To illustrate his point, Mamatas googles lesson plans related to Poe and finds a beaut on a wiki. The teacher's less-than-stellar projects gives Mamatas plenty of fodder to demonstrate how teaching Poe can be pathetic, defanged, and b-o-r-i-n-g. No wonder people don't want to read Poe as adults: they've met him, been taught to loathe him, the end.
But that's one data point.
I have two other data points. One is a teacher who, on Hallowe'en, dims the lights to her classroom and reads "The Tell-Tale Heart" to her thrilled sixth graders. I have met some of her students who, years later, still recount the power of the story. The other is of a student who after a unit on poetry that included "The Raven," decided she needed books on poetry -- and very definitely Edgar Allan Poe's poetry.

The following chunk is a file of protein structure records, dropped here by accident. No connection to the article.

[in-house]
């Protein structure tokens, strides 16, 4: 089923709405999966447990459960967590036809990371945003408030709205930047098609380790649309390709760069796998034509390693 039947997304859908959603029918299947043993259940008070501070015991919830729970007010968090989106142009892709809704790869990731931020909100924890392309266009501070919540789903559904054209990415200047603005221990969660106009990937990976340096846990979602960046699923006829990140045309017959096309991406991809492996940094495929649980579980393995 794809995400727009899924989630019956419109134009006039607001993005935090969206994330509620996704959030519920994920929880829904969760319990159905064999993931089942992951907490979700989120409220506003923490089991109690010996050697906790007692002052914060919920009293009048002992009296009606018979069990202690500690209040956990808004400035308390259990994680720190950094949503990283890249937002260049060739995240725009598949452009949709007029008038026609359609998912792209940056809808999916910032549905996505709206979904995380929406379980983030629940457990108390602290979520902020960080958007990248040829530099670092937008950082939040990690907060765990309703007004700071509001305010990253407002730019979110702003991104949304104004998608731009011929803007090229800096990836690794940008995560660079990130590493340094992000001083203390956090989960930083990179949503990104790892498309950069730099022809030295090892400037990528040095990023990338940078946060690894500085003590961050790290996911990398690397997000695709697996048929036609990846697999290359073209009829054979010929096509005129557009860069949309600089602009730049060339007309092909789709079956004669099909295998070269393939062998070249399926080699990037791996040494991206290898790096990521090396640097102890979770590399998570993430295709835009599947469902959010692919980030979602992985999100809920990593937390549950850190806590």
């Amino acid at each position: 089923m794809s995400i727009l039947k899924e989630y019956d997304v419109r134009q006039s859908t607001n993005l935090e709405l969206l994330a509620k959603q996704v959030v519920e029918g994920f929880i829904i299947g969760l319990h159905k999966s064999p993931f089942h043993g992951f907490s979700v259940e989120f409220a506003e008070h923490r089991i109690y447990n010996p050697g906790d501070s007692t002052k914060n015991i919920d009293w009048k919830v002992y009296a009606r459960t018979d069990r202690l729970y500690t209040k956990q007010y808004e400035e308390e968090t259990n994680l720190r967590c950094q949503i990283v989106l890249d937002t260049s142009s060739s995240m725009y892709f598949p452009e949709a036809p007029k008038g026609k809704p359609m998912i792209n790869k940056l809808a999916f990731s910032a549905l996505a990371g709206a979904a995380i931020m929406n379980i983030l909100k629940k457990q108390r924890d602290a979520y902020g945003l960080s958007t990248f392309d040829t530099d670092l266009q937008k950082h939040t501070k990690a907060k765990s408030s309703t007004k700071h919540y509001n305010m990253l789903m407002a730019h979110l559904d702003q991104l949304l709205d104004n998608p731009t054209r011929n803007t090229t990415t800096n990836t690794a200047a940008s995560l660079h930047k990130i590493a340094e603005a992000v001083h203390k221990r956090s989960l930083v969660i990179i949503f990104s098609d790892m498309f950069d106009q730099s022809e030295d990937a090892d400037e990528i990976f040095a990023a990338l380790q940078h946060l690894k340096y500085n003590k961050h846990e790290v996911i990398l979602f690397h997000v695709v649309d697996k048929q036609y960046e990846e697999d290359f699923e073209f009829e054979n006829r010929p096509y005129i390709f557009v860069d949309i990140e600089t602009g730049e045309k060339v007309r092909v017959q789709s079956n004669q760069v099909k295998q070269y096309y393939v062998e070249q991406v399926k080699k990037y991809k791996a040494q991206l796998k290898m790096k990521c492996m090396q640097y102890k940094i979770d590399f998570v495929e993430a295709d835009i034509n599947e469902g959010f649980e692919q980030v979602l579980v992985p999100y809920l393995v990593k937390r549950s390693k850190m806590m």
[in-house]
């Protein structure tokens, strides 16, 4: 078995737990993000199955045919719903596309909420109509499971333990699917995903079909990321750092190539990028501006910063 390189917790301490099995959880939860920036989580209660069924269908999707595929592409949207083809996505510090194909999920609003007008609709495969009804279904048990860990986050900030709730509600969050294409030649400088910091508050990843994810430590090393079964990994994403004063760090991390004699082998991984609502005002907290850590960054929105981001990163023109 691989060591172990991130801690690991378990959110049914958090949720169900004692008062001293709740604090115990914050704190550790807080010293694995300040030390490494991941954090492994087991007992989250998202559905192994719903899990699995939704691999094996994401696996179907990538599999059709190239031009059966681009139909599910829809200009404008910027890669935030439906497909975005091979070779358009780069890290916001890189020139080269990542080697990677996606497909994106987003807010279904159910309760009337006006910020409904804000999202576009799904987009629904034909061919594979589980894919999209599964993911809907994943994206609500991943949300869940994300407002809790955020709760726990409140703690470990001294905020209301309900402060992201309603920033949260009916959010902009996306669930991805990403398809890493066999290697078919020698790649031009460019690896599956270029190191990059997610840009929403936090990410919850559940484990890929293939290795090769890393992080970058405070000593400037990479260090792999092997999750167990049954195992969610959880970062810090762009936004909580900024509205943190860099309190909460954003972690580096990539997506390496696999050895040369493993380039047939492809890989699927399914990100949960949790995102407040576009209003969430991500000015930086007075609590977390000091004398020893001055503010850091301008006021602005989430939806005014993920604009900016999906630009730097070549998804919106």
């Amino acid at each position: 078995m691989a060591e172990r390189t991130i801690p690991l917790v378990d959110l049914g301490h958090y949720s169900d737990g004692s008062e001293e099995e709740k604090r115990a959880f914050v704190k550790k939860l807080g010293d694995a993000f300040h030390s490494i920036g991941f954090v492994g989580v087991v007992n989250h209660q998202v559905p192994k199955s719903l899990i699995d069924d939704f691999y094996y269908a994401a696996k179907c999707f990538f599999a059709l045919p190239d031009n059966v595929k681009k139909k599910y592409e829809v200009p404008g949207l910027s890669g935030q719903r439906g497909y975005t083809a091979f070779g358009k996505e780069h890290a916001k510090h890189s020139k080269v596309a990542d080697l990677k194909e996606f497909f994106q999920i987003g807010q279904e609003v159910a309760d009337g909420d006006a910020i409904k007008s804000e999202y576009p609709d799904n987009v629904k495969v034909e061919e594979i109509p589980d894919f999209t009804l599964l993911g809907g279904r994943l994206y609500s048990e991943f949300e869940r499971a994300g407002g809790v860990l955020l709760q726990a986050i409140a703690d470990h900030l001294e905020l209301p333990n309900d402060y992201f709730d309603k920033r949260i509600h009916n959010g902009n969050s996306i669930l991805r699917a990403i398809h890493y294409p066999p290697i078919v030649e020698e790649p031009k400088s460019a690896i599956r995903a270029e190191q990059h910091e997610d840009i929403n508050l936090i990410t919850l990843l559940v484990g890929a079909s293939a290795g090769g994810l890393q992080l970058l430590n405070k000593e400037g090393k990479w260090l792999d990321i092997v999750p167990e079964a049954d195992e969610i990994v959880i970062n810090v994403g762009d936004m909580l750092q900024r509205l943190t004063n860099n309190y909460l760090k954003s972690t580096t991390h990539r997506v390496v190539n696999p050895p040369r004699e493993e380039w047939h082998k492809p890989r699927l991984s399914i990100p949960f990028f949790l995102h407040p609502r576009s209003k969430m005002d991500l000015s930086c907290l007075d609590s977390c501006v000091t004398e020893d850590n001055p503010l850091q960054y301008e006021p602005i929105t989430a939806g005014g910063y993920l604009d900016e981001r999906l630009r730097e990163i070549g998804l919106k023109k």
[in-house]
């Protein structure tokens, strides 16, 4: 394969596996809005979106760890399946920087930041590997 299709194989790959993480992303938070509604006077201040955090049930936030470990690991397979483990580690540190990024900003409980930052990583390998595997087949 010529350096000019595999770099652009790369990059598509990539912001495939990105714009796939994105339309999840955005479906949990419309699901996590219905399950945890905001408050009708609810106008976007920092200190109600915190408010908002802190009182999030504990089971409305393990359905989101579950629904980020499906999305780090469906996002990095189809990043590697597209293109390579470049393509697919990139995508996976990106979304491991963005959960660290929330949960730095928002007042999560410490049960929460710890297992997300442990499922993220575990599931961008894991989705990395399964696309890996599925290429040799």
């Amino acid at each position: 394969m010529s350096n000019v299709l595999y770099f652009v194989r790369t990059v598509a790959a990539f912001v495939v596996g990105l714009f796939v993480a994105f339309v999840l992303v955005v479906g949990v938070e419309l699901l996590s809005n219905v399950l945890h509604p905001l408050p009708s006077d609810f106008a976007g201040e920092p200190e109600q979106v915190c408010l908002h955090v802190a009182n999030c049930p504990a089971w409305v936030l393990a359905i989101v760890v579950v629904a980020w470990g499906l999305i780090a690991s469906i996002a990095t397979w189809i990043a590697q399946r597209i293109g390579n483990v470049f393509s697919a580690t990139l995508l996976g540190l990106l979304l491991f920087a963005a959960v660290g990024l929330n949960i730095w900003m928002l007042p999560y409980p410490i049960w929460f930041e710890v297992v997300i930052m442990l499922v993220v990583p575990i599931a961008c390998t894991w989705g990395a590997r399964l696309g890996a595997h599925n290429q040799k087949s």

I have a third data point, but it's a little older. I read "The Murders in the Rue Morgue" in 7th grade. The class discussion was not at all memorable. But that reading launched me into a years-long passion for detective stories.
Which data points truly represent the teaching of Poe in today's classrooms? I don't know. I don't really think Mamatas knows either. But that wouldn't make as good an essay.